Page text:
And there is another point. Those same pundits seem also to ignore President Obama’s compete abandonement of all diplomatic precedent, booting allies and embracing enemies, his Kumbaya diplomacy and utter failure, leaving behind a world in flames and chaos.

But Mr. Haass does rightly conclude that the world’s wishful thinking that the US has withdrawn leaves a vaccum that cannot be filled by any other country in the world, nor by the EU collectively (“However, it is clear that there is no alternative great power willing and able to step in and assume what had been the US role.”) This has always been the case, and always will be the case. But Mr. Haass goes off on a tangent and imagines a combine of countries that together can fill the shoes of the US. but he concludes the world is more likely to regret the US is not back in that role.

I believe the US has gone it alone before and likely will continue to have to go it alone again to face sticky issues that no one else in the world has the wherewithal or courage to face. Responding to Syria’s chemical weapons attack is an example. And the irony is that whereas the red line was drawn by Obama, he was paralyzed to actually enforce it. Trump decisively enforced it within the first 100 days, and that sends a strong message to any country entertaining heinous actions.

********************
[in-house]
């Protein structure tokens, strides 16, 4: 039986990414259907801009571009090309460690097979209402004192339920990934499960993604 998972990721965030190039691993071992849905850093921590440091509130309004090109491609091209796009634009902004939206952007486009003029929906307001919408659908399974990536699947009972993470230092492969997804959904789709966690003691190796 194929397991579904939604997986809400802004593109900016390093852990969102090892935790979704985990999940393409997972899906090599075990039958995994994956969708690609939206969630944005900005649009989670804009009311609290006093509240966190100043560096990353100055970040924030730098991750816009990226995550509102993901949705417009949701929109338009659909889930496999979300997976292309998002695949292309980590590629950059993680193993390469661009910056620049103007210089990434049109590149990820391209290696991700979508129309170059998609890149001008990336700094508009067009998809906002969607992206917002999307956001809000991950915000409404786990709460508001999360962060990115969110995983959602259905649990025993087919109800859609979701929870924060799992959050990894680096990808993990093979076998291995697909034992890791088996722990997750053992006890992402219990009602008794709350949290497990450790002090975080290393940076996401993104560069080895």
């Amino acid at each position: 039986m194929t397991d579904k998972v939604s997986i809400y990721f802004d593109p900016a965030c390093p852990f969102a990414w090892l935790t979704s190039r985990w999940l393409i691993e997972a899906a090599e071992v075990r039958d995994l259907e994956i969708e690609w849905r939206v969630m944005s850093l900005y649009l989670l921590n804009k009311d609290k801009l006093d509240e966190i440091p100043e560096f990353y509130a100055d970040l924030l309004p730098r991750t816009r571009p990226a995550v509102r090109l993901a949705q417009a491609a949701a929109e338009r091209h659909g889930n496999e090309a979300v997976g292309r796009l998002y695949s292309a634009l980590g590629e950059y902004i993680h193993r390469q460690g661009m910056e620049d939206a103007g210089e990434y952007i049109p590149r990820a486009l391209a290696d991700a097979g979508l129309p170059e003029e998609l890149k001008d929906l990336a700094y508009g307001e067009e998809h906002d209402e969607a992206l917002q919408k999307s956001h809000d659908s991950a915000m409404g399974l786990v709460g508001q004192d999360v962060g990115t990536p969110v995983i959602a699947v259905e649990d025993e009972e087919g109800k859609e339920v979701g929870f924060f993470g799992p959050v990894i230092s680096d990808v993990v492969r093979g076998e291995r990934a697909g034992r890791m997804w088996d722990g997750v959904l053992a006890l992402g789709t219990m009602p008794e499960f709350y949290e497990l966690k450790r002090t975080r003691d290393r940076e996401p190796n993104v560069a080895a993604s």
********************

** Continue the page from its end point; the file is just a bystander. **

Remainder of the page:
I was somewhat heartened by Mr. Haass’s approach, though he arrived at his conclusion the world would miss an absent US in a somewhat fanciful and circuitous route.

We still need to be aware every time we read a Project Syndicate article just what Soros is selling us. There is a serious disconnect with the good the US does, and the outright evil inherent in strategies employed by Russia and China.

 

 

A Father’s Day Tale For my father, the wizard of conundrums: The Conundrum

 

The man sat before the gate. He had been there a long, long time, waiting for it to open. He had knocked, he had banged, he had called out, he had waved (to no one, for no one was there, as far as he could see) and he had tried to climb over (impossible, alas, as the gate was so high, the top could not be seen). The man sat down on the ground near the gate and sighed, tired and frustrated. He cursed the gate, and threw his shoe at it. There was no sound, just the continuing wind, at times whistling through the gate.

Beyond the gate, he could see trees, and lakes, birds flying gracefully, frolicking in the water, lazy clouds drifting in a perfectly azure sky, and a huge sun floating in the sky like an orange balloon. The man looked around him. The ground was rocky, the grass coarse and brown, the trees burnt and gnarled. The sky was a continual ominous gray, thunder rumbling constantly, the wind chilly and penetrating. The man turned his collar up against the elements, and banged with his shoe against the gate once more, calling loudly. “Will someone open this damn gate?!!”  No response just made his blood boil all the more. He sat again, and buried his face in his hands.